This post continues on from part 2. If you’ve gone through the prior posts in this series, you have a fully functioning package. Now we’ll distribute that package.
To create a release, your source code needs to be packaged into a single archive file. There are two concepts in the Python ecosystem to be aware of here: source distributions and wheel distributions.
Making a source distribution will create a
dist subdirectory in your project and will wrap up all of your project’s source code files into a distribution file. That distribution file is a compressed archive file, which defaults to .tar.gz files on POSIX systems and a standard .zip file on Windows systems.
The term “source distribution” refers to an unbuilt distribution. In the Python ecosystem, this is distinct from a “build distribution.” A source distribution requires a separate build step when installed by a tool like pip.
You create the the distribution file by running
sdist as part of the setup.py file. You can also create a
bdist_wininst distribution file, which creates a Windows installable file. There are a few different file formats that Python distributions can be created for and, at some point, you might want to investigate those although most times you’ll find that what I describe here is more than enough.
Here’s an example of how to generate these files:
python setup.py sdist bdist_wininst
You should also create a “wheel” for your project. A wheel is a built package that can be installed without needing to go through any separate build process. Installing wheels is substantially faster for the end user than installing from a source distribution. But there are some complicating elements. Let’s break this down a bit.
- If your project is what is called “pure python” (meaning it contains no compiled extensions) and your project natively supports both Python 2 and 3, then you can create what’s called a Universal Wheel.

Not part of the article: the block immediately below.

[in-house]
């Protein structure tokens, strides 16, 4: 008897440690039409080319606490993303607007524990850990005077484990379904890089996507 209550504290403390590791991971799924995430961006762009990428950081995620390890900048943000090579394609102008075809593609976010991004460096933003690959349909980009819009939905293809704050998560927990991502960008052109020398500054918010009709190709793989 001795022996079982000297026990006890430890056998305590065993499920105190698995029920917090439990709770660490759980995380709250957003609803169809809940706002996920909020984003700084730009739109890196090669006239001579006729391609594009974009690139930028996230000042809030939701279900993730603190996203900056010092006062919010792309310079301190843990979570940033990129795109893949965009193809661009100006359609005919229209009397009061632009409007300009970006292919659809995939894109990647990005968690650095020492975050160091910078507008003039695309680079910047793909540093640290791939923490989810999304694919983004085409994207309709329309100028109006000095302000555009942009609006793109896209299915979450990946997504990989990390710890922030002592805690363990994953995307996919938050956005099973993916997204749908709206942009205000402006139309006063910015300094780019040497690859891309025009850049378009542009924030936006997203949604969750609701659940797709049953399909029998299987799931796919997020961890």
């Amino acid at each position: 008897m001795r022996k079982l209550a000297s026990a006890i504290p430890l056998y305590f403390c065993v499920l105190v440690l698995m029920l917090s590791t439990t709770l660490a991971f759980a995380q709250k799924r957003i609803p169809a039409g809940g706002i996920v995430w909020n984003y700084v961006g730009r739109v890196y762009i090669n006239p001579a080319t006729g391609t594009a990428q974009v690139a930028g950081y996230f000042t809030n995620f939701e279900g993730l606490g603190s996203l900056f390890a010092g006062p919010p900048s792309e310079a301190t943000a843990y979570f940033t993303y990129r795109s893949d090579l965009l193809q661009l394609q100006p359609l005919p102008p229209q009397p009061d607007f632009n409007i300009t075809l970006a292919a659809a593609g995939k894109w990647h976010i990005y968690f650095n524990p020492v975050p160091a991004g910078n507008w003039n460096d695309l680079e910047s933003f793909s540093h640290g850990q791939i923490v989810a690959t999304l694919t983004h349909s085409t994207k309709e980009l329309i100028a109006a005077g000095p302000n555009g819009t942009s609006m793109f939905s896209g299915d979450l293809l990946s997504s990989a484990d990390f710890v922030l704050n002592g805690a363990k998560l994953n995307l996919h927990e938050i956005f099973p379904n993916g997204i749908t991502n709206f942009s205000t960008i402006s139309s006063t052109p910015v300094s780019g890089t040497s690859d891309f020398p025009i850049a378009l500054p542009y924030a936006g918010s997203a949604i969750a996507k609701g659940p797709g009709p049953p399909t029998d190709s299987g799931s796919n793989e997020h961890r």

- If your project is pure python but does not natively support both Python 2 and 3, then you’ll be creating a non-universal wheel, which is called a Pure Python Wheel.
- And, finally, if your project contains any compiled extensions, then you’ll have to create what’s called a Platform Wheel. Platform Wheels are wheels that are specific to a certain platform like Linux, MacOS, or Windows. The reason, of course, is because the compiled extensions are generally compiled for a specific platform.
Let’s just keep this simple for ourselves. For pure python, you do this:
python setup.py bdist_wheel
But if you did want to go universal, you just run the same command with a qualifier:
python setup.py bdist_wheel --universal
This will create a file in your
dist directory with an extension of “.whl”.
Wheel? Source? What?!?
All of this can be a bit complicated. Just know that pip can install from either source distributions (sdist) or build distributions (wheels). If both are present on PyPI, pip will put precedence on a compatible wheel. This is because wheels are a pre-built distribution format that provides faster installation compared to source distributions (sdist).
If pip doesn’t find a wheel to install, then it will grab the source distribution, locally build a wheel, and then cache that built wheel for future installs. So you can see that even with a source distribution, Python will not rely on rebuilding the source distribution in the future if that’s at all possible.
Incidentally, the concept of the wheel came about as a result of the desire for a binary package format. Wheel is intended to replace the Egg format. You can get a comparison of some aspects of wheel vs egg if you’re really curious. Just know that Egg is going away.
There is a central index of all publically available Python projects. This is the the Python Package Index (PyPI), which I mentioned in the first post. This is where you will want to release your package distribution. Projects are published on PyPI in the format of: